The protocol for this research project was approved by the Medical and Life Science Ethics Committee of Tongji University (2019tjdx285; date June 18, 2019). Given the retrospective nature of this study, the requirement for informed consent was waived.
Independent Variables (Features)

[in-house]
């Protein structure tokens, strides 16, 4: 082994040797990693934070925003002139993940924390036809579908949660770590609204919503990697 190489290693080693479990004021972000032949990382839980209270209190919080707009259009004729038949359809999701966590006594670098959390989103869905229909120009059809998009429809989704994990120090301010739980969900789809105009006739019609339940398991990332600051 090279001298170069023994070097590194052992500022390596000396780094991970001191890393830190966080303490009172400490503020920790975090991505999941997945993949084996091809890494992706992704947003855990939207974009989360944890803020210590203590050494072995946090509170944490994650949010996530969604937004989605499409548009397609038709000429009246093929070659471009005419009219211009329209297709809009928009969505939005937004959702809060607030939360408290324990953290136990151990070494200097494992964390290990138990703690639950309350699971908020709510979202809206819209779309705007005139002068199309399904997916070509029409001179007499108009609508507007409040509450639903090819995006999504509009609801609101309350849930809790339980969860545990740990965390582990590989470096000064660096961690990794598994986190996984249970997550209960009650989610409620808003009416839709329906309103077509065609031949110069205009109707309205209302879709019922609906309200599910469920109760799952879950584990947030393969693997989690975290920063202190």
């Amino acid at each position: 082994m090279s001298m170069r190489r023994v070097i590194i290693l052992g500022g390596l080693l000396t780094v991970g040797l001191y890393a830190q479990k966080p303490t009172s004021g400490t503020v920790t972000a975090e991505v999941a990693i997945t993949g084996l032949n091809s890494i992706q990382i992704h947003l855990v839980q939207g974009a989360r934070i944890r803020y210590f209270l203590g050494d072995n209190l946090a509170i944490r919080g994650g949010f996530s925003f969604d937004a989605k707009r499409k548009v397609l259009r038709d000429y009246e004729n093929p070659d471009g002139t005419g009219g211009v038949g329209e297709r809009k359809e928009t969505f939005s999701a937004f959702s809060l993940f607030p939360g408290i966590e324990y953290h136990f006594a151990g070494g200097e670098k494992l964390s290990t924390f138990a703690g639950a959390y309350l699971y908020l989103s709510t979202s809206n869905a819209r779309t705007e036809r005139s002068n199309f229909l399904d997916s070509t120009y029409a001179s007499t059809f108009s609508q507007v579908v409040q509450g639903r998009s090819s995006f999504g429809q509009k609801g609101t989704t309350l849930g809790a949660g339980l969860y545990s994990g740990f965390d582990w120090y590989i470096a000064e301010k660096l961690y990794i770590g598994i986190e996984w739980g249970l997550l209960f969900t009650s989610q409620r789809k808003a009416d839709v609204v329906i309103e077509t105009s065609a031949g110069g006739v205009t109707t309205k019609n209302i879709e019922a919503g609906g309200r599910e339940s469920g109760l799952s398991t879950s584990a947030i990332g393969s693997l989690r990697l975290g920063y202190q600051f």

A total of 47 clinical features were collected, and features with missing values >20% were excluded. Overall, 43 candidate variables were included in the following categories: (1) demographic information: age, sex, smoking, drinking, and age-adjusted Charlson Comorbidity Index ; (2) fracture related: injury cause [ ], injured side, fracture position, impaction, preoperative displacement, vertical axis of the neck angle [ ], and Garden classification [ ]; (3) preoperative biochemical characteristics: total protein, albumin, albumin/globulin, total bilirubin, alanine aminotransferase, aspartate aminotransferase, creatinine, uric acid, and urea nitrogen; (4) preoperative routine blood parameters: red blood cells, hemoglobin, white blood cells, platelets, and hematocrit; (5) preoperative coagulation parameters: prothrombin time, fibrinogen, activated partial thromboplastin time, and international normalized ratio; (6) surgery-related parameters: American Society of Anesthesiologists grade, time to surgery, type of anesthesia, surgical treatment, and surgical method; (7) postoperative related characteristics: reduction quality [ ], Lowell curve, Gotfried reduction [ ], and femoral neck shortening [ ]; and (8) follow-up information: interval to part weightbearing, interval to weightbearing, implant removal, and visual analog scale (VAS) score [ ]. The values and definitions of the variables are presented in .